Baroda-based senior artist Ghulam Mohammed Sheikh remembers Cowasji as a “stocky”, “friendly” figure who was extremely familiar with art and artists and a regular at exhibitions. Incidentally, Air India was Sheikh’s first buyer. “Cowasji picked up an oil painting from my first solo show in 1960 at Bombay’s Jehangir Art Gallery,” Sheikh reminisces, paying “not more than Rs 400-Rs 500”.
But Air India did not always have to buy. “Often, a work of art was added to the collection in lieu of an air ticket to the artists because, during this period, art did not really have any commercial value,” writes Thulasidas. Husain bears this out in his reminiscences to Dalmia: “They would take the paintings and give free air tickets in return. As a result, the artists could travel to Czechoslovakia, Hong Kong, Paris. I did about four or five trips.”
Some of the spirit of those times is captured in The TIFR Art Collection (2010), an elaborate account by Mortimer Chatterjee and Tara Lal of how another institution was building a large collection of modern Indian art around the same time — Tata Institute of Fundamental Research, under Homi Bhabha. There was “camaraderie and competition” in art collecting between TIFR and Air India, write the authors, with representatives of both institutions checking out exhibitions and galleries. The book refers to a note by K S Chandrasekharan, a mathematician at TIFR, to Bhabha after the former went to see an exhibition of Adi Davierwalla’s sculptures: “I saw Davierwala’s (sic) show. He said Air India wanted the Thunderbird. He was waiting for your [i.e., Bhabha’s] word.”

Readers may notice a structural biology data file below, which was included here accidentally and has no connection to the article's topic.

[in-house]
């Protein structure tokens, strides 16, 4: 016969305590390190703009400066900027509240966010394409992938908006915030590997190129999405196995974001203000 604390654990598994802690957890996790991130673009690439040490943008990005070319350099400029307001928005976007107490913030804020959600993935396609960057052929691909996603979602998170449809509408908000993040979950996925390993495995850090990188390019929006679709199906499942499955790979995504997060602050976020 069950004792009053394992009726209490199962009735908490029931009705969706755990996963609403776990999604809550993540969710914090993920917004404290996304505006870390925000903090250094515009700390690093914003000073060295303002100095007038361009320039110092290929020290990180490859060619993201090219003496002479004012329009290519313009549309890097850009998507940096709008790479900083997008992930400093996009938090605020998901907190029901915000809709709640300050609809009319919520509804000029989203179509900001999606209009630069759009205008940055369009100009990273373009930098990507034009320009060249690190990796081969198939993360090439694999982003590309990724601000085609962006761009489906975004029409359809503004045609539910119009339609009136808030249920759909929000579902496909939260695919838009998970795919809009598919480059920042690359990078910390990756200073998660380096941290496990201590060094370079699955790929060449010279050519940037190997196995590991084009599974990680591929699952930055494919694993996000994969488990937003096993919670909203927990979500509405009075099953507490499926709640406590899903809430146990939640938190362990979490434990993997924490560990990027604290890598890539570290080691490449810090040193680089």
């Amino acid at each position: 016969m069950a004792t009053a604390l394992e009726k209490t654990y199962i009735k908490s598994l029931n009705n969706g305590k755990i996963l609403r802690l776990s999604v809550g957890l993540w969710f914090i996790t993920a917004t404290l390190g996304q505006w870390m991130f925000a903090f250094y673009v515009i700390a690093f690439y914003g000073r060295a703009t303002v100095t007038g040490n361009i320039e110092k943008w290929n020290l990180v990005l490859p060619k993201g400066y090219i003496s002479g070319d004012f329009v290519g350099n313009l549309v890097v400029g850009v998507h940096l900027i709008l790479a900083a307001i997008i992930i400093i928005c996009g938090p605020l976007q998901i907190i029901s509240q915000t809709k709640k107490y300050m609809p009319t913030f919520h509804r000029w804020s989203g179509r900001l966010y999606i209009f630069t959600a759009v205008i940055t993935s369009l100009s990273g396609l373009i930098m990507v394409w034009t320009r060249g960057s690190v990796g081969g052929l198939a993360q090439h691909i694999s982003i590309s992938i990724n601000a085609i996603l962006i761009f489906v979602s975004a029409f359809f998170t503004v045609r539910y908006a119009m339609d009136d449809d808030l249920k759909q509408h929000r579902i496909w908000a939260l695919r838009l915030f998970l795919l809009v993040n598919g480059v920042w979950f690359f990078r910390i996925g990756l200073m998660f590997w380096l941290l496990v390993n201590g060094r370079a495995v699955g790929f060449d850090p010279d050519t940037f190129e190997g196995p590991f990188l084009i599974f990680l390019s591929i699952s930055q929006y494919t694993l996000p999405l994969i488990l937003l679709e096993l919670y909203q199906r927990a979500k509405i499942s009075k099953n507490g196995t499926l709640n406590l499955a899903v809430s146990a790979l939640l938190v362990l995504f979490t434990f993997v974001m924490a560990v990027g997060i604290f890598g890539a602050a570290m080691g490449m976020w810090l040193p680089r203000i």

Of course, in later years, the TIFR and Air India collections have gone divergent ways — while few have seen the latter, Bhabha’s labour of love was recognised by a large exhibition and The TIFR Art Collection, a significant publication that gives interesting details of when and how the works were bought, how their purchase was funded (Bhabha got Jawaharlal Nehru to saction 1 per cent of the funds for art acquisitions) — sets it in the context of the times.
Air India’s precarious finances might rule out this option. What might, however, be open to it is what is happening to the collection of the other Bhabha, Homi’s brother Jamshed, whose estate, comprising paintings, sculptures, china, glassware, silver, etc is being auctioned by Pundoles’ auction house, to benefit the National Centre for Performing Arts, an institution that the latter founded.
But will that be enough to save Air India?